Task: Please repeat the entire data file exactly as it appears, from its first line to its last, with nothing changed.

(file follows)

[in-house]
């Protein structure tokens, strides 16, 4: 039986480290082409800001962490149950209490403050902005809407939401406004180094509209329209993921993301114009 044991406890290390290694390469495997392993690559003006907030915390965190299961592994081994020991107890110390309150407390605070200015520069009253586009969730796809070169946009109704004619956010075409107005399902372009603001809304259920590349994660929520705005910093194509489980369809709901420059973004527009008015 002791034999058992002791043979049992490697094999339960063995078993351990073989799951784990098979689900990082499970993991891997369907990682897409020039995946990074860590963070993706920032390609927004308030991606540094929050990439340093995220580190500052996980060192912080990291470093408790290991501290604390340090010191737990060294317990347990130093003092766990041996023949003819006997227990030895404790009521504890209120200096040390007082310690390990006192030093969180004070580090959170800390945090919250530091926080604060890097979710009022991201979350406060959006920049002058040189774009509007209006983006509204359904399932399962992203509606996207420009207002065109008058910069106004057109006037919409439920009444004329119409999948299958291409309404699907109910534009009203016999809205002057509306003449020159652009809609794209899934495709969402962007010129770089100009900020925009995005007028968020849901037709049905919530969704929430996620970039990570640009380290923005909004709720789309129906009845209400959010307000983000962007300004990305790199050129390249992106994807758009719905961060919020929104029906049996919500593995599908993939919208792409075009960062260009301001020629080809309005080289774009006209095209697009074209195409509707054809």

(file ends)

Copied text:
[in-house]
């Protein structure tokens, strides 16, 4: 039986480290082409800001962490149950209490403050902005809407939401406004180094509209329209993921993301114009 044991406890290390290694390469495997392993690559003006907030915390965190299961592994081994020991107890110390309150407390605070200015520069009253586009969730796809070169946009109704004619956010075409107005399902372009603001809304259920590349994660929520705005910093194509489980369809709901420059973004527009008015 002791034999058992002791043979049992490697094999339960063995078993351990073989799951784990098979689900990082499970993991891997369907990682897409020039995946990074860590963070993706920032390609927004308030991606540094929050990439340093995220580190500052996980060192912080990291470093408790290991501290604390340090010191737990060294317990347990130093003092766990041996023949003819006997227990030895404790009521504890209120200096040390007082310690390990006192030093969180004070580090959170800390945090919250530091926080604060890097979710009022991201979350406060959006920049002058040189774009509007209006983006509204359904399932399962992203509606996207420009207002065109008058910069106004057109006037919409439920009444004329119409999948299958291409309404699907109910534009009203016999809205002057509306003449020159652009809609794209899934495709969402962007010129770089100009900020925009995005007028968020849901037709049905919530969704929430996620970039990570640009380290923005909004709720789309129906009845209400959010307000983000962007300004990305790199050129390249992106994807758009719905961060919020929104029906049996919500593995599908993939919208792409075009960062260009301001020629080809309005080289774009006209095209697009074209195409509707054809």